The Reason Comfort Foods Are An Important Part Of Labor Day Feasts

This Labor Day, chances are you'll be enjoying some of your favorite comfort foods with neighbors, friends, and family. It's for good reason that barbecues, picnics, and block party buffets are ingrained traditions of the Labor Day festivities. Much of this association with comfort food revolves around the history of the holiday and where it happens to land on the calendar. Its origins go back to the labor movements of the late 19th century when unions were working to end the onerous 72-hour work week, demanding an eight-hour work day, and staging marches as far back as 1882.

Though the eight-hour workday was still a ways off (that would be enacted in 1912), government officials began to warm to the idea of creating a federal holiday recognizing the efforts of the working class. The holiday started small, beginning with certain states adopting it before the entire nation officially enacted Labor Day in 1894. At the same time that this holiday was being legitimized, barbecues were the civil celebration in vogue. As early as 1888, the Volunteer Firemen's Association commemorated its Labor Day bash with a giant picnic and barbecue. As the holiday continued to be entrenched in American tradition, the barbecue — and its classic staple of comfort food — remained intertwined with it.

A labor win worth celebrating

Even as Labor Day became less of a unionized event and more of a day of national relaxation, the barbecue and picnic fare continued to reign supreme. This has as much to do with where the holiday lands on the calendar as it does with the popular history of barbecues. As it marks the start of September, it also marks the end of summer. Families looking to squeeze in the last of classic hot weather dishes, like cold pasta salads, juicy barbecue ribs, and chargrilled hamburgers, usually use Labor Day as the last hurrah feast.

Indeed, many of the barbecues celebrated on the big day were pre-existing summer shindigs that had been moved to the convenient three-day weekend. The aforementioned firemen's barbecue was an annual tradition that they moved to Labor Day to make the most of the new leisure time. In addition to being a time to celebrate the best of summer comfort food, this holiday is also the time to offer up the top rah-rah patriotic fare. So what are some classic American dishes that have remained popular through the decades for this three-day national affair?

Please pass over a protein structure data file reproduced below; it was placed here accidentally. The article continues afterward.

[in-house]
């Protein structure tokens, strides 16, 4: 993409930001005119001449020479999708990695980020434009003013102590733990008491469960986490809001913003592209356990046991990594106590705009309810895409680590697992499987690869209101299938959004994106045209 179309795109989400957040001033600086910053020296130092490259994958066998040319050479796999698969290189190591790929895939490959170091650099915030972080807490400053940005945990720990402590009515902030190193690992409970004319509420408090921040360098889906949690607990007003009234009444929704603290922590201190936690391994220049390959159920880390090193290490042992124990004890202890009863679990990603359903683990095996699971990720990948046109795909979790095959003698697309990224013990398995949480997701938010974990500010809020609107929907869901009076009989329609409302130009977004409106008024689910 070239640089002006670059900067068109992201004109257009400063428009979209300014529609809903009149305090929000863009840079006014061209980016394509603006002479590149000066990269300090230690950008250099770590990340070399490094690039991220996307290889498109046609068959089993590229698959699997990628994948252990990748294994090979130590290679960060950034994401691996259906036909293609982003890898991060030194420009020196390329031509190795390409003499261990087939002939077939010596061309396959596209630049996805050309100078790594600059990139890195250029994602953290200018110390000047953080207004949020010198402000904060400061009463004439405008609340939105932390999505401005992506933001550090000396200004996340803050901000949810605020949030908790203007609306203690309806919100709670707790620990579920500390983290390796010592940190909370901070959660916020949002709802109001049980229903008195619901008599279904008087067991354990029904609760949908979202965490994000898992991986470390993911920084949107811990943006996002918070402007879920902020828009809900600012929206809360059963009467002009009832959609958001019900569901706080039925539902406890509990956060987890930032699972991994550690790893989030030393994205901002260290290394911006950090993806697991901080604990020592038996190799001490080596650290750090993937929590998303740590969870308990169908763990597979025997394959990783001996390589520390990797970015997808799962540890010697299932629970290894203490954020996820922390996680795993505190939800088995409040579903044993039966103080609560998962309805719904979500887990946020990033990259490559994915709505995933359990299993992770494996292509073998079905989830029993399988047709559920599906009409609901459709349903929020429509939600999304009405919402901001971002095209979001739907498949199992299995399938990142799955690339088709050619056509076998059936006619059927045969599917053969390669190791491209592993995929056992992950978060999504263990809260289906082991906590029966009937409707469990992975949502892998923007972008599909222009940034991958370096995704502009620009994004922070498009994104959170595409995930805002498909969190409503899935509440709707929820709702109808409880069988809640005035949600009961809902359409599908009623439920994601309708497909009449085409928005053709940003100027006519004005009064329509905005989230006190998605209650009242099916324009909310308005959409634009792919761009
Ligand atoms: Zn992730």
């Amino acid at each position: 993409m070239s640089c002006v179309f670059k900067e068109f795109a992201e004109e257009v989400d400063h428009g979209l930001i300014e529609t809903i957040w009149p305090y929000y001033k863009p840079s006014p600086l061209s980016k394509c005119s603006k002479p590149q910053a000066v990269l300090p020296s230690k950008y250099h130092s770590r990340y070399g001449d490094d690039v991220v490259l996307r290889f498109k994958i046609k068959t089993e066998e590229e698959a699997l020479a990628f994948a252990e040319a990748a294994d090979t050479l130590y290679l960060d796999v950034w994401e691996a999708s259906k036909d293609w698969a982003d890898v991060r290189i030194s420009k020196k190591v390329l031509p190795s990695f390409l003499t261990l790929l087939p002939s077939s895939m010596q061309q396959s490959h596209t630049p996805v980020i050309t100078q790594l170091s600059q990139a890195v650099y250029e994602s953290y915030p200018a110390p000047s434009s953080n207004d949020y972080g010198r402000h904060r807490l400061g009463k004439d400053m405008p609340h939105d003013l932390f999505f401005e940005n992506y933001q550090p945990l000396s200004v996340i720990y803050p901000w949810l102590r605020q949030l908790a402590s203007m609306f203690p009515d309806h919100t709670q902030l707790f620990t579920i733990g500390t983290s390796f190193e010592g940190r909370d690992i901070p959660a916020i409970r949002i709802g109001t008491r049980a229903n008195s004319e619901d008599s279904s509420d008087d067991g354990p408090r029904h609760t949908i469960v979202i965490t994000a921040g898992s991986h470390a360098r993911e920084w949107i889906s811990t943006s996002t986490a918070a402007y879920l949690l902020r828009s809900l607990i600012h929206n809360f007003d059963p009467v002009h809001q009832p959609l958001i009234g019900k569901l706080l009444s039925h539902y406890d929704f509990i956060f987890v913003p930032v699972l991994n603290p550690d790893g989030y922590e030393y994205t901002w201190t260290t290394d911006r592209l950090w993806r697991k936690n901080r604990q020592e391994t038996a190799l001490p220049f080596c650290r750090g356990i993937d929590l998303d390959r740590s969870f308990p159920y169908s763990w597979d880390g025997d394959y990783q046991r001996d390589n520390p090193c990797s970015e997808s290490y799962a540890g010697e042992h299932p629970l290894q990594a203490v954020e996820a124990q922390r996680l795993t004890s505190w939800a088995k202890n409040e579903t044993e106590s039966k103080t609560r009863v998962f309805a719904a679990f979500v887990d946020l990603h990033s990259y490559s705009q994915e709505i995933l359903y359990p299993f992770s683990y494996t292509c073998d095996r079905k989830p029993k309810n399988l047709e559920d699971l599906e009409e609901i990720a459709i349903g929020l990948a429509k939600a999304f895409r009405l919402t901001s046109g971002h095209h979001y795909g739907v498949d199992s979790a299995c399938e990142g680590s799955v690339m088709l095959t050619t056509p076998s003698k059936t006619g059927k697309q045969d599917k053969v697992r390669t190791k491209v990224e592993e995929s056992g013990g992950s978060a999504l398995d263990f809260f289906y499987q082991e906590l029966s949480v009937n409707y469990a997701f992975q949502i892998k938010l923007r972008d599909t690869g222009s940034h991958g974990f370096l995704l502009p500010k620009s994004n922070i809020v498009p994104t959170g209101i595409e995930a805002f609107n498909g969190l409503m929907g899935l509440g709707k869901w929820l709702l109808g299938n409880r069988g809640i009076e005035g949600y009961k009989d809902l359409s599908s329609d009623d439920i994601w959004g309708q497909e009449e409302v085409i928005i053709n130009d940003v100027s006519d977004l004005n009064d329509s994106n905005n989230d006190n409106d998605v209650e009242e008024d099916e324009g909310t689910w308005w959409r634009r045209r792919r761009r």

Favorite picks of a Labor Day feast

As early as the 1900s, barbecued beef was on Labor Day menus. A 1907 advertisement in the The Bakersfield Californian announced, "At noon time a great barbecue will be served at the park ... Beef will be roasted in the good old Spanish style, and there will be plenty of other eatables in sight." Giant, 1200-pound oxen were also known to be barbecued to feed Labor Day masses, although we do smaller versions of ribs these days. Other classics of the grill, like hot dogs and hamburgers, became popular in the 1950s and 60s, when home charcoal and gas grills became available for suburban families to purchase. Some non-barbecue fare that often makes an appearance includes fried chicken, corn dogs, sandwiches, and the odd hearty casserole.

Even the popular sides eaten during this celebration seem to follow the barbecue theme. Potato salad, baked beans, macaroni and cheese, and coleslaw are all expected additions to the spread at a Labor Day picnic. Dessert is kept simple and homey, with sheet cakes, cream pies, banana pudding, and fresh fruit like classic sliced watermelon, rounding out the meal. At the heart of each dish made and enjoyed on Labor Day is the idea that comforting, familiar American-style food should be enjoyed on this nationally recognized day of leisure.